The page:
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The Haunting Power of Anna Thorvaldsdottír

by Seth Colter Walls

The Haunting Power of Anna Thorvaldsdottír

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The Icelandic composer Anna Thorvaldsdottír is having a moment, complete with spotlight in the New York Times’ classical pages. That’s not all: Last year, she became part of the venerable Deutsche Grammophon label’s roster, and early in 2015, the New York Philharmonic named her an “emerging composer” (which, in addition to carrying a stipend, means the orchestra will be playing her music in a future season).

What makes her music so popular on the contemporary orchestral circuit? Her pieces often rely on haunting, repeated gestures (like a delicately plucked ostinato or a subtle, pitched-percussion figure). At first it can feel like slow going, but when she unveils a big change — like she does at the climax of each movement in the four-track suite “In the Light of Air” — the impact is profound. (Listen for the raw piano chords that crown “Remembrance,” which delivers some of the heaviest music out this month.) Throughout her In the Light of Air, the International Contemporary Ensemble players pull off Thorvaldsdottír’s extended-technique requirements with poise (as with the steely scrapings of “Serenity”). It’s a triumph for composer and ensemble alike.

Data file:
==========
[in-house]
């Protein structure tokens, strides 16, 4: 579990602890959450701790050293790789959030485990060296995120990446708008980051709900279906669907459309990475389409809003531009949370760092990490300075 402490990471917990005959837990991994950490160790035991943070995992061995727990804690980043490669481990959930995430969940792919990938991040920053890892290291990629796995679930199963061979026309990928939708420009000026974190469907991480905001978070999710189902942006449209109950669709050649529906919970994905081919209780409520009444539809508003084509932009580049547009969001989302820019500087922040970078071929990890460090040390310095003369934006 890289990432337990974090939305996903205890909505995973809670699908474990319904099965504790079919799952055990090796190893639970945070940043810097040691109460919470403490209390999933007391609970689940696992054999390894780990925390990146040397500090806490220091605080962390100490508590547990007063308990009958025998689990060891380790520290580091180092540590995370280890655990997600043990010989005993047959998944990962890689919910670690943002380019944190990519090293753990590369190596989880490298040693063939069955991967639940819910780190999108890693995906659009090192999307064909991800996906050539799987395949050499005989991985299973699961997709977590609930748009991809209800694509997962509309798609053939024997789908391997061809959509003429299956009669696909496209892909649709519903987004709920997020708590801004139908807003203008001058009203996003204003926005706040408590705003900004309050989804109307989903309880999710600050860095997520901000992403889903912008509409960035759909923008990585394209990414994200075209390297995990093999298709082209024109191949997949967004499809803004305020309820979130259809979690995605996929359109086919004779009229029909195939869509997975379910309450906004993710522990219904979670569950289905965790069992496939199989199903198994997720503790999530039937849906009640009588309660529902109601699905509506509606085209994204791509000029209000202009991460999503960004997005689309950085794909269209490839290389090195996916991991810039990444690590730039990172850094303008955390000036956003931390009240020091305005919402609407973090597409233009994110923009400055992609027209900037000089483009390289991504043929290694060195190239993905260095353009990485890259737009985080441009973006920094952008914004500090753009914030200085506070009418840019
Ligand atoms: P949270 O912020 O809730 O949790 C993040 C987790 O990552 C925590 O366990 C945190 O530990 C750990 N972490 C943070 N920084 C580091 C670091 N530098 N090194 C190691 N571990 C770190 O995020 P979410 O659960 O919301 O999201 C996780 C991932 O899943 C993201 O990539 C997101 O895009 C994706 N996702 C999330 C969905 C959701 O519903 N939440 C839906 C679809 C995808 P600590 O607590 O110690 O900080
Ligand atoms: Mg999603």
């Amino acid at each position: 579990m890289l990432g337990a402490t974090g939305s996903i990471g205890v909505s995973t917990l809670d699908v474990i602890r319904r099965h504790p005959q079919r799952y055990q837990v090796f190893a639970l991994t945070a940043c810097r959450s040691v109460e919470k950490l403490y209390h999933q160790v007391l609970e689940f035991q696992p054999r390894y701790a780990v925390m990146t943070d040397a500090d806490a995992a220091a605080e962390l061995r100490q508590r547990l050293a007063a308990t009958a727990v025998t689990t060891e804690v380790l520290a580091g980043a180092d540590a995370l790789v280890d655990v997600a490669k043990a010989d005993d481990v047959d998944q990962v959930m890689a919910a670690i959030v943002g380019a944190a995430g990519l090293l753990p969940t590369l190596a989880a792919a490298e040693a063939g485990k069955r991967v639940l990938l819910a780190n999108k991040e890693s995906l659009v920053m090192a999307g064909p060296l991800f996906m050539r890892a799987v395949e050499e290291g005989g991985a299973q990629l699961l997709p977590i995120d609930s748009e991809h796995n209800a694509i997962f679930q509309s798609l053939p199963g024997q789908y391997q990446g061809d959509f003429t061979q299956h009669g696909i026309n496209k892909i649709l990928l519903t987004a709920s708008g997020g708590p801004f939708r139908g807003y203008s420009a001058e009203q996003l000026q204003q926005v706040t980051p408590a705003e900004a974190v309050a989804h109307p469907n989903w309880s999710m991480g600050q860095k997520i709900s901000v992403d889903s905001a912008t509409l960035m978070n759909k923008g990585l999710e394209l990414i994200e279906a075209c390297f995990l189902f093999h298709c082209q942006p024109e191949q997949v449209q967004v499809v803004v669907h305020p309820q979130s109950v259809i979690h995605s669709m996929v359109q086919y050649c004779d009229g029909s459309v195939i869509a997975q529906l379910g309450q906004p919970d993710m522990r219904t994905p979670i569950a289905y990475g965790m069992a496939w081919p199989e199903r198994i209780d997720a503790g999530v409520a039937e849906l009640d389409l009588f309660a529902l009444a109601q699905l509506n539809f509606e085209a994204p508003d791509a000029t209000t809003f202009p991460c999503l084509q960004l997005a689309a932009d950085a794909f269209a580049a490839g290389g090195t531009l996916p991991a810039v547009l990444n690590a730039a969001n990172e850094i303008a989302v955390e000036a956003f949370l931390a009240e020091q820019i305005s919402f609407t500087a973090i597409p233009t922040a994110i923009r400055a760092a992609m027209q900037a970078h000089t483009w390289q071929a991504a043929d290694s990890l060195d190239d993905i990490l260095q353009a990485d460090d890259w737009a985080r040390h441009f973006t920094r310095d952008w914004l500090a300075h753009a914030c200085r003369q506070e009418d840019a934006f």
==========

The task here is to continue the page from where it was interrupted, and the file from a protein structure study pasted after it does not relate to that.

In our August Classical Albums roundup, we selected an album by the group Nordic Affect that includes a short piece by this composer. But given this even-more-recent release of an all-Thorvaldsdottír album, we decided it was time to give you an entire playlist devoted to this artist’s sneakily beautiful compositions. Included are selections from her first album, Rhizoma, as well as the Deutsche Grammophon set Aerial, and the latest recordings from 2015. Enjoy!

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